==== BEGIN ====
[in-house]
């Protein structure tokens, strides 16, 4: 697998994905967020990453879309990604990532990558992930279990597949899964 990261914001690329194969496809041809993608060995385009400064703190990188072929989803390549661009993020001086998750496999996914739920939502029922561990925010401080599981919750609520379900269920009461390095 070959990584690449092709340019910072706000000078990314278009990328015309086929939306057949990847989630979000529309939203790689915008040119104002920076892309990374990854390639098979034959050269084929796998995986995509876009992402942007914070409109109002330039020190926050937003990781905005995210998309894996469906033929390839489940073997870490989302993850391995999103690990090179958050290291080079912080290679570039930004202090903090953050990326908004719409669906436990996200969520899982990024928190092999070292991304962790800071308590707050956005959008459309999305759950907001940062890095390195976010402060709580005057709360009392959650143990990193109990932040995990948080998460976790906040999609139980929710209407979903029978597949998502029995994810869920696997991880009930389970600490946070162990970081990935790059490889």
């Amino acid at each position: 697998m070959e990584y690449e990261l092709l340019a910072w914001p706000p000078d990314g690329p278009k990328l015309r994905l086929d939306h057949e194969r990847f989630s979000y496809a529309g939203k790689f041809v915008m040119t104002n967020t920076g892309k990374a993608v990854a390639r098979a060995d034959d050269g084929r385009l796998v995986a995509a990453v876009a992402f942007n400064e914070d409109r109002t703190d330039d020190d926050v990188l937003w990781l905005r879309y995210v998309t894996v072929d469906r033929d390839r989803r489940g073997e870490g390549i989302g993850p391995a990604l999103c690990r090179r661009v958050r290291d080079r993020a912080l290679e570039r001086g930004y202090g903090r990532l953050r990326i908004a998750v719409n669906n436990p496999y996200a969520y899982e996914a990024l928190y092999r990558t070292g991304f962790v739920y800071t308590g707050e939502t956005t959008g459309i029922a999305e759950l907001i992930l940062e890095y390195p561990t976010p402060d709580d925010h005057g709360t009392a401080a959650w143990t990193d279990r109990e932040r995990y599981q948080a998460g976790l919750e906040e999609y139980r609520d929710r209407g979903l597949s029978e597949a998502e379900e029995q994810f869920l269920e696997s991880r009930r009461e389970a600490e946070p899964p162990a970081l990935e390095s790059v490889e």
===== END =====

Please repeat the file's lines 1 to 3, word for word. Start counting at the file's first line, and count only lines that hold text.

[in-house]
């Protein structure tokens, strides 16, 4: 697998994905967020990453879309990604990532990558992930279990597949899964 990261914001690329194969496809041809993608060995385009400064703190990188072929989803390549661009993020001086998750496999996914739920939502029922561990925010401080599981919750609520379900269920009461390095 070959990584690449092709340019910072706000000078990314278009990328015309086929939306057949990847989630979000529309939203790689915008040119104002920076892309990374990854390639098979034959050269084929796998995986995509876009992402942007914070409109109002330039020190926050937003990781905005995210998309894996469906033929390839489940073997870490989302993850391995999103690990090179958050290291080079912080290679570039930004202090903090953050990326908004719409669906436990996200969520899982990024928190092999070292991304962790800071308590707050956005959008459309999305759950907001940062890095390195976010402060709580005057709360009392959650143990990193109990932040995990948080998460976790906040999609139980929710209407979903029978597949998502029995994810869920696997991880009930389970600490946070162990970081990935790059490889």
């Amino acid at each position: 697998m070959e990584y690449e990261l092709l340019a910072w914001p706000p000078d990314g690329p278009k990328l015309r994905l086929d939306h057949e194969r990847f989630s979000y496809a529309g939203k790689f041809v915008m040119t104002n967020t920076g892309k990374a993608v990854a390639r098979a060995d034959d050269g084929r385009l796998v995986a995509a990453v876009a992402f942007n400064e914070d409109r109002t703190d330039d020190d926050v990188l937003w990781l905005r879309y995210v998309t894996v072929d469906r033929d390839r989803r489940g073997e870490g390549i989302g993850p391995a990604l999103c690990r090179r661009v958050r290291d080079r993020a912080l290679e570039r001086g930004y202090g903090r990532l953050r990326i908004a998750v719409n669906n436990p496999y996200a969520y899982e996914a990024l928190y092999r990558t070292g991304f962790v739920y800071t308590g707050e939502t956005t959008g459309i029922a999305e759950l907001i992930l940062e890095y390195p561990t976010p402060d709580d925010h005057g709360t009392a401080a959650w143990t990193d279990r109990e932040r995990y599981q948080a998460g976790l919750e906040e999609y139980r609520d929710r209407g979903l597949s029978e597949a998502e379900e029995q994810f869920l269920e696997s991880r009930r009461e389970a600490e946070p899964p162990a970081l990935e390095s790059v490889e």